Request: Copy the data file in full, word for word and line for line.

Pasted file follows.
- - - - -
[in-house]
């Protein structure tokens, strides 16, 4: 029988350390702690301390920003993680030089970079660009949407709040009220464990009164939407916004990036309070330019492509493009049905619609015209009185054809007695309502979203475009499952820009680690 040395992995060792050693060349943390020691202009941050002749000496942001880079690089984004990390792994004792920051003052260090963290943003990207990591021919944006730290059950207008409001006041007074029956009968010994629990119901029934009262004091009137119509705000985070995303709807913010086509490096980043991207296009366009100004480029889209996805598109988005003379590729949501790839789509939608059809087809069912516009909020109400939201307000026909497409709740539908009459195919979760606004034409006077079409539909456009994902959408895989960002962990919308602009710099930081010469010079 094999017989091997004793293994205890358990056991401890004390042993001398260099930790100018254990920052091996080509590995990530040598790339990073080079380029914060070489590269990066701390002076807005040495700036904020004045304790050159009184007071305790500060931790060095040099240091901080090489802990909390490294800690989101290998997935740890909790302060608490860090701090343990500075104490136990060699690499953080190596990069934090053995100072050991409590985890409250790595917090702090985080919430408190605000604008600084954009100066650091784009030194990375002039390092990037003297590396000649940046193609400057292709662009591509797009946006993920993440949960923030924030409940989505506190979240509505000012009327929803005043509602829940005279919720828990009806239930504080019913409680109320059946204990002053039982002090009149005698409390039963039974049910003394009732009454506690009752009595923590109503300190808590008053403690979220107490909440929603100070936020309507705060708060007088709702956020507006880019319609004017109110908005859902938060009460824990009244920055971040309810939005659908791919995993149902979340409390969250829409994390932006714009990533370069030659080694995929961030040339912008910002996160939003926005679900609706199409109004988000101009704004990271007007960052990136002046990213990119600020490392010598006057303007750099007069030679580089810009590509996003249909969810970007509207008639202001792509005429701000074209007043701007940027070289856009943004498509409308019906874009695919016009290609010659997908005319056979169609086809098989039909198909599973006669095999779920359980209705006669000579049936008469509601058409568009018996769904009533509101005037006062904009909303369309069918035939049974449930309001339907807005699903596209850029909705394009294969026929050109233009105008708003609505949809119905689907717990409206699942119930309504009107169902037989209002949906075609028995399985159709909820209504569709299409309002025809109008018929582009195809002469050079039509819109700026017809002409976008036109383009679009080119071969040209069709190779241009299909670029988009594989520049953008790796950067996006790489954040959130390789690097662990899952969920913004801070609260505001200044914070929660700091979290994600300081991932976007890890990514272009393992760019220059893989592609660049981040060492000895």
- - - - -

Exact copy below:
[in-house]
């Protein structure tokens, strides 16, 4: 029988350390702690301390920003993680030089970079660009949407709040009220464990009164939407916004990036309070330019492509493009049905619609015209009185054809007695309502979203475009499952820009680690 040395992995060792050693060349943390020691202009941050002749000496942001880079690089984004990390792994004792920051003052260090963290943003990207990591021919944006730290059950207008409001006041007074029956009968010994629990119901029934009262004091009137119509705000985070995303709807913010086509490096980043991207296009366009100004480029889209996805598109988005003379590729949501790839789509939608059809087809069912516009909020109400939201307000026909497409709740539908009459195919979760606004034409006077079409539909456009994902959408895989960002962990919308602009710099930081010469010079 094999017989091997004793293994205890358990056991401890004390042993001398260099930790100018254990920052091996080509590995990530040598790339990073080079380029914060070489590269990066701390002076807005040495700036904020004045304790050159009184007071305790500060931790060095040099240091901080090489802990909390490294800690989101290998997935740890909790302060608490860090701090343990500075104490136990060699690499953080190596990069934090053995100072050991409590985890409250790595917090702090985080919430408190605000604008600084954009100066650091784009030194990375002039390092990037003297590396000649940046193609400057292709662009591509797009946006993920993440949960923030924030409940989505506190979240509505000012009327929803005043509602829940005279919720828990009806239930504080019913409680109320059946204990002053039982002090009149005698409390039963039974049910003394009732009454506690009752009595923590109503300190808590008053403690979220107490909440929603100070936020309507705060708060007088709702956020507006880019319609004017109110908005859902938060009460824990009244920055971040309810939005659908791919995993149902979340409390969250829409994390932006714009990533370069030659080694995929961030040339912008910002996160939003926005679900609706199409109004988000101009704004990271007007960052990136002046990213990119600020490392010598006057303007750099007069030679580089810009590509996003249909969810970007509207008639202001792509005429701000074209007043701007940027070289856009943004498509409308019906874009695919016009290609010659997908005319056979169609086809098989039909198909599973006669095999779920359980209705006669000579049936008469509601058409568009018996769904009533509101005037006062904009909303369309069918035939049974449930309001339907807005699903596209850029909705394009294969026929050109233009105008708003609505949809119905689907717990409206699942119930309504009107169902037989209002949906075609028995399985159709909820209504569709299409309002025809109008018929582009195809002469050079039509819109700026017809002409976008036109383009679009080119071969040209069709190779241009299909670029988009594989520049953008790796950067996006790489954040959130390789690097662990899952969920913004801070609260505001200044914070929660700091979290994600300081991932976007890890990514272009393992760019220059893989592609660049981040060492000895």